America’s only rare-earths producer has agreed a deal to ship output from its new processing plant to Japan, as part of a broader move by the United States and allies to reduce China’s role in their critical supply chains.
MP Materials, owner of the Mountain Pass mine in California, will sell material from its separation unit direct to trading giant Sumitomo for distribution in Japan. The mine’s output has typically gone to China for processing, with Japanese companies purchasing from there.
The agreement will "stabilize, diversify, and strengthen a supply chain of critical importance to Japan’s manufacturing sector,” the U.S. and Japanese companies said in a joint statement. The companies gave no details about volumes or timing.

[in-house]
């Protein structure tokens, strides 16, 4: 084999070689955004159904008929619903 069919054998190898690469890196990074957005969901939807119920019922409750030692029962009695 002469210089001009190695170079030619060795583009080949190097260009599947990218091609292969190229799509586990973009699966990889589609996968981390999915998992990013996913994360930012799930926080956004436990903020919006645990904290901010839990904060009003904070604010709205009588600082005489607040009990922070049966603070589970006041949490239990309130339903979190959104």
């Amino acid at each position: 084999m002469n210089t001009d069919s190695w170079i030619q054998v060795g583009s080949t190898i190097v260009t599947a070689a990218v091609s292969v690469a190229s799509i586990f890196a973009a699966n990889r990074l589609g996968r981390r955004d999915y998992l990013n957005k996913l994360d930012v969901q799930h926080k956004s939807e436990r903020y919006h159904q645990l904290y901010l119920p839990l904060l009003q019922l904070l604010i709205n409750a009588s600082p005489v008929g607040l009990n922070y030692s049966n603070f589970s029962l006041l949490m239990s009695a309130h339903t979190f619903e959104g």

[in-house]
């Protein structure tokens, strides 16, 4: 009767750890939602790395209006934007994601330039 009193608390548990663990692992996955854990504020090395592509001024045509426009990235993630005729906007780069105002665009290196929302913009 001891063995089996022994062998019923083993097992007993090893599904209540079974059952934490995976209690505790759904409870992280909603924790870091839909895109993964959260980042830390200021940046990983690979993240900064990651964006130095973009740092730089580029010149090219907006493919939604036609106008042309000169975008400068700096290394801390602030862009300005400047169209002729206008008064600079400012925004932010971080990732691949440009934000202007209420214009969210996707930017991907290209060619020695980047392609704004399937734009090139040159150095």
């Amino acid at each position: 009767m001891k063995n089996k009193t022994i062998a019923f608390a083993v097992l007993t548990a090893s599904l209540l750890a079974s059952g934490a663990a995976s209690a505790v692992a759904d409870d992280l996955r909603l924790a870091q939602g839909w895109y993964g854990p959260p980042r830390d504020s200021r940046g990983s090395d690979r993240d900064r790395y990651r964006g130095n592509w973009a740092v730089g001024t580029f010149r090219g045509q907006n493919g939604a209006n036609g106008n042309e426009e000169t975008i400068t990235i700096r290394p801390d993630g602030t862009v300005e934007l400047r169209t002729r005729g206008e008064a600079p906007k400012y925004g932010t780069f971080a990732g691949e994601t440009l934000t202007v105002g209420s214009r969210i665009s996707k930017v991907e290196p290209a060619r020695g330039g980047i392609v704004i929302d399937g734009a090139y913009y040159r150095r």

Mountain Pass has emerged as a flagship operation for the U.S. push to reshape flows of critical minerals. It accounted for about 15% of the world’s mined rare earths supply in 2021, and U.S. President Joe Biden last year signed off on $35 million in extra funding for its push beyond just mining.
The U.S. is spearheading a drive to reduce China’s stranglehold over flows of minerals deemed to be of strategic importance. For rare earths, China hosts some 85% of global refining capacity, according to the White House.
As well as the separation plant, MP Materials is also planning a factory in Texas to make rare-earth magnets, which are vital in everything from smartphones to electric vehicles and military hardware.
The U.S. government is exploring narrowly-focused trade pacts on critical minerals with Japan and the United Kingdom, in addition to talks with the European Union — the latest salvo in its push to counter Chinese influence in key sectors, according to an earlier report.